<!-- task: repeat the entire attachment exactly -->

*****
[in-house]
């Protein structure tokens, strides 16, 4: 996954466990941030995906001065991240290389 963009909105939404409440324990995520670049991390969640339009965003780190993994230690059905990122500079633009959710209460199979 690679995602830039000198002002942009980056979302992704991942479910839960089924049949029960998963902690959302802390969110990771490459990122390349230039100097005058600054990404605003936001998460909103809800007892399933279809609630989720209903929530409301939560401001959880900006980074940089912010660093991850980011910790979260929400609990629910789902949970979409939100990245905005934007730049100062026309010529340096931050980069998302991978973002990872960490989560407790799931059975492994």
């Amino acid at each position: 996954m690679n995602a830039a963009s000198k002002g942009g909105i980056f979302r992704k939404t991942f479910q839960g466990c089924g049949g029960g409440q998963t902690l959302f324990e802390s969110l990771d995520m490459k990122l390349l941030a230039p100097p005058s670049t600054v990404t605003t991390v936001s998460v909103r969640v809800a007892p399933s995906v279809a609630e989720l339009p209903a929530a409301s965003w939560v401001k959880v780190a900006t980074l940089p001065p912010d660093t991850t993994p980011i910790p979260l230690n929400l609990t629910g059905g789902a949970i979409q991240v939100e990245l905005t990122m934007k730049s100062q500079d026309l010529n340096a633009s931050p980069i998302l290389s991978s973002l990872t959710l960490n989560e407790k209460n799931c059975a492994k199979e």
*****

[in-house]
């Protein structure tokens, strides 16, 4: 996954466990941030995906001065991240290389 963009909105939404409440324990995520670049991390969640339009965003780190993994230690059905990122500079633009959710209460199979 690679995602830039000198002002942009980056979302992704991942479910839960089924049949029960998963902690959302802390969110990771490459990122390349230039100097005058600054990404605003936001998460909103809800007892399933279809609630989720209903929530409301939560401001959880900006980074940089912010660093991850980011910790979260929400609990629910789902949970979409939100990245905005934007730049100062026309010529340096931050980069998302991978973002990872960490989560407790799931059975492994």
């Amino acid at each position: 996954m690679n995602a830039a963009s000198k002002g942009g909105i980056f979302r992704k939404t991942f479910q839960g466990c089924g049949g029960g409440q998963t902690l959302f324990e802390s969110l990771d995520m490459k990122l390349l941030a230039p100097p005058s670049t600054v990404t605003t991390v936001s998460v909103r969640v809800a007892p399933s995906v279809a609630e989720l339009p209903a929530a409301s965003w939560v401001k959880v780190a900006t980074l940089p001065p912010d660093t991850t993994p980011i910790p979260l230690n929400l609990t629910g059905g789902a949970i979409q991240v939100e990245l905005t990122m934007k730049s100062q500079d026309l010529n340096a633009s931050p980069i998302l290389s991978s973002l990872t959710l960490n989560e407790k209460n799931c059975a492994k199979e």